“That trickles down. I think even, to some degree, in casting and filmmakers. Everybody's been entrusted with this great thing by people who really do believe in them and people who are going to do everything they can to make sure you don't fail. You're probably not going to let them fail. We're not one of 80 movies on a slate. All of our movies are one of one, and you have your producer there who's going to be with you every step of the way because I don't want to fail this first Disney+ show to not work. So I'm going to be with Malcolm [Spellman] as much as I need him to be.”

Is it stressful to work within the confines of Marvel Studios? Moore claimed that it is “because you don't want to fail” at what you're doing. However, the producer did acknowledge that it is also a “healthy environment” because success is possible:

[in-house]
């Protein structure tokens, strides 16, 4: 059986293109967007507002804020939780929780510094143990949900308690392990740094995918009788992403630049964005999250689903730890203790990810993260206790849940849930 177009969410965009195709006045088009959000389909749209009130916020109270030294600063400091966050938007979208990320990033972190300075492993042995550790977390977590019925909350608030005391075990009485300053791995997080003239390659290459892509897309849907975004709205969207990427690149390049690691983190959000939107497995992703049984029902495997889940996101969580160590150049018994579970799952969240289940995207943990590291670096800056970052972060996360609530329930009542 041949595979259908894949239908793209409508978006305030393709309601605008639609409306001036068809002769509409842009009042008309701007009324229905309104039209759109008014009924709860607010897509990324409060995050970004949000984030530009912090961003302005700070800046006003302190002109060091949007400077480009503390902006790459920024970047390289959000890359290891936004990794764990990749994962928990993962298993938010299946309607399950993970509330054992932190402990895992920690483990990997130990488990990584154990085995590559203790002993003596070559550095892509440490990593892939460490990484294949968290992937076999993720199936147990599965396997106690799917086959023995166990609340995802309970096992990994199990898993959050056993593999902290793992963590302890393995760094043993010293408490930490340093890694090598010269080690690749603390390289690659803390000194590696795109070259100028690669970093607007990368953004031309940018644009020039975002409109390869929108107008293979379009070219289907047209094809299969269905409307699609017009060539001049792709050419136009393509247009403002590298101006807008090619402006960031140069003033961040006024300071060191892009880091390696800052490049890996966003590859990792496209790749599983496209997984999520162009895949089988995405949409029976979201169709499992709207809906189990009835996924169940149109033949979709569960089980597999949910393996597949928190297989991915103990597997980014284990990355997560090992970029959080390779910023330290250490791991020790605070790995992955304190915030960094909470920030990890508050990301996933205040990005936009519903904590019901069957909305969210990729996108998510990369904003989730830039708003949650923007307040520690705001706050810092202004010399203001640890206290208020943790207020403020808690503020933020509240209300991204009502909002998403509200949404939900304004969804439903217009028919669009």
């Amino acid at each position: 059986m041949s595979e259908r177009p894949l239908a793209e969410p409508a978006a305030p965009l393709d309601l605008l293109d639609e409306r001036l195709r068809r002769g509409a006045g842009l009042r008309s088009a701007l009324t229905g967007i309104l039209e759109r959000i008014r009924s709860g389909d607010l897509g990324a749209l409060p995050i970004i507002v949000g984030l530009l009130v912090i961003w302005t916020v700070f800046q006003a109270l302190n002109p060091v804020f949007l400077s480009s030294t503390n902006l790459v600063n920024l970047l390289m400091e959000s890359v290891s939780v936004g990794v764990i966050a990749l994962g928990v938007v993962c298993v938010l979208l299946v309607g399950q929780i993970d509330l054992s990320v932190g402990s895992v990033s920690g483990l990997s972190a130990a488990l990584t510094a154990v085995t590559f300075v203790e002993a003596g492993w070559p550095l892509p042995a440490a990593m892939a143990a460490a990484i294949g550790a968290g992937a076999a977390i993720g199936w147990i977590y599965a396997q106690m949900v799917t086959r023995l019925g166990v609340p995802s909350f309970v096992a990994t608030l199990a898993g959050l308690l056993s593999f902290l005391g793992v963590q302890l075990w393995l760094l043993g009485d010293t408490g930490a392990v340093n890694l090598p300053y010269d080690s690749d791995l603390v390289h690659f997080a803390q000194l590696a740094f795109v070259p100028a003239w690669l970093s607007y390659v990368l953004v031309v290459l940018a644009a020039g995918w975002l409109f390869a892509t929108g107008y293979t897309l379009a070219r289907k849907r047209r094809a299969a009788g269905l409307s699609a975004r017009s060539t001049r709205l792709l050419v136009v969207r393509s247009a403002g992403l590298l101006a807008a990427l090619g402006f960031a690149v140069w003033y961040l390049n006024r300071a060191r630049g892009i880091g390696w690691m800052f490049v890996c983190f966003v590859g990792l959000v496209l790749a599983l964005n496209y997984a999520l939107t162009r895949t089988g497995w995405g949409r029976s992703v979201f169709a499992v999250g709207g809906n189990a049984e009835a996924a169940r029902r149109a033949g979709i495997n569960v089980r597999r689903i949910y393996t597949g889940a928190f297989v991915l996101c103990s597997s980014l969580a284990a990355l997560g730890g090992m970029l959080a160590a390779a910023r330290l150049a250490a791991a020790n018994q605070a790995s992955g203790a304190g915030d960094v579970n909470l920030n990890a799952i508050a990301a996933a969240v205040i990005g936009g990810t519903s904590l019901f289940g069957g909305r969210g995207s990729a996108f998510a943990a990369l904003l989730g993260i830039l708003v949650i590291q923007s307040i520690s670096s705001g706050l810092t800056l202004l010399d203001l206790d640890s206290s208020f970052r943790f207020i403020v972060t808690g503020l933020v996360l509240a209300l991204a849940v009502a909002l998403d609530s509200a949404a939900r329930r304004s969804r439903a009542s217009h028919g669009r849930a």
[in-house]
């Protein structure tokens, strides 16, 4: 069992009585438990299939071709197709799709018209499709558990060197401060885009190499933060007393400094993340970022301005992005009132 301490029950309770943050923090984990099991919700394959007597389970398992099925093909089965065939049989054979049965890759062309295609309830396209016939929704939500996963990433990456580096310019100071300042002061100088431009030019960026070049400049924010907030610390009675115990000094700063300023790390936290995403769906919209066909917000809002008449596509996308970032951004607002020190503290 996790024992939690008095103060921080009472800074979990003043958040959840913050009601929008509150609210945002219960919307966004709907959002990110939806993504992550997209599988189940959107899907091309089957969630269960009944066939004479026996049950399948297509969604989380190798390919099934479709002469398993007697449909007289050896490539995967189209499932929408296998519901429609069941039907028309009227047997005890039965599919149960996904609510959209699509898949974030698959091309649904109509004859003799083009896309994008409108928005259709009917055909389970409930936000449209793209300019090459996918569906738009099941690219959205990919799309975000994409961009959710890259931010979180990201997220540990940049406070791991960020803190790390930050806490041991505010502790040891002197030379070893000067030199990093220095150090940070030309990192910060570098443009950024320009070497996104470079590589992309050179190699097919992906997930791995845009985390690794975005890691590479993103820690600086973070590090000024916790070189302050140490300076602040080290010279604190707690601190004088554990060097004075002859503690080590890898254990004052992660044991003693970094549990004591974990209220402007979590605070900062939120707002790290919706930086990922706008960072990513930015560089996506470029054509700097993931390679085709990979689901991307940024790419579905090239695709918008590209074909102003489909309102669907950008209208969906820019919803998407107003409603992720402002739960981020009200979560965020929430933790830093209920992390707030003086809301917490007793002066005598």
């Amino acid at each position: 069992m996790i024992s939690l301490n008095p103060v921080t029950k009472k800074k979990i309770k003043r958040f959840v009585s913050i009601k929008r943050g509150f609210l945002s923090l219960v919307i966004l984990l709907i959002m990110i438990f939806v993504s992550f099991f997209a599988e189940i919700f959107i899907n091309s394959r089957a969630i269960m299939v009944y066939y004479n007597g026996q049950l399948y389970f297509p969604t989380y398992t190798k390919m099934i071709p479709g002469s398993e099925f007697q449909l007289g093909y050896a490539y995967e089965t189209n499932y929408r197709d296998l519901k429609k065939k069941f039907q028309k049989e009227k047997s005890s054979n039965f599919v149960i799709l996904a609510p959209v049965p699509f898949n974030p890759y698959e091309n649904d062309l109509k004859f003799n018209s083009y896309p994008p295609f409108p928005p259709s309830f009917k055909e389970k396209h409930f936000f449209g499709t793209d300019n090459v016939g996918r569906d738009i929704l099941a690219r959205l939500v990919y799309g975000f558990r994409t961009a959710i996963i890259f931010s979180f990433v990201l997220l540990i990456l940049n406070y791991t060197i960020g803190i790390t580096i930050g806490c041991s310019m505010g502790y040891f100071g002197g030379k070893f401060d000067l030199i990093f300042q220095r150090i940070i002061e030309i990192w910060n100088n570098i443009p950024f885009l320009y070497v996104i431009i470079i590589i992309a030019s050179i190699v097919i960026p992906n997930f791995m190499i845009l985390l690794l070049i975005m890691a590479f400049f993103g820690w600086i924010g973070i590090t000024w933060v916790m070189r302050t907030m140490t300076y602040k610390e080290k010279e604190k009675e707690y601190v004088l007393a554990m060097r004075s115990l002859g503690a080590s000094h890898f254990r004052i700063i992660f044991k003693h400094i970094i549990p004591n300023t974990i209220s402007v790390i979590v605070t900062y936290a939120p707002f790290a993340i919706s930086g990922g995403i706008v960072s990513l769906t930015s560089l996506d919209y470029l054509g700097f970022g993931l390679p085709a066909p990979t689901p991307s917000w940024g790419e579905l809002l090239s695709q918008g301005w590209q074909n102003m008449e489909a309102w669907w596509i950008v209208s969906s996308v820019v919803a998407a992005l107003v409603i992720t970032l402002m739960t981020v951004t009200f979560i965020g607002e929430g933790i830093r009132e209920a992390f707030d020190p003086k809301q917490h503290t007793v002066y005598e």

“That's the attitude of the studio, and I think it's a very stressful environment to work in, because you don't want to fail, but it's a healthy environment because you know success is possible 'cause they want you to succeed.”

Aside from the Captain America sequel, Moore is also known for his work as a producer on Black Panther . Given that the Chadwick Boseman-led project was a smash hit, the head executive was asked if his role changed then, with him replying that there's "not a lot of room for ego:"

"Not really. That's the other thing about the company. There's not a lot of room for ego, because there's so much work to do. Certainly, Black Panther. I couldn't be more proud of, and I was very lucky to be part of it. It wasn't the highest-grossing movie ever made. It's not like an Avengers film. There's very little resting on laurels, and there's maybe too little celebration of accomplishments because you're thrust into the next thing..."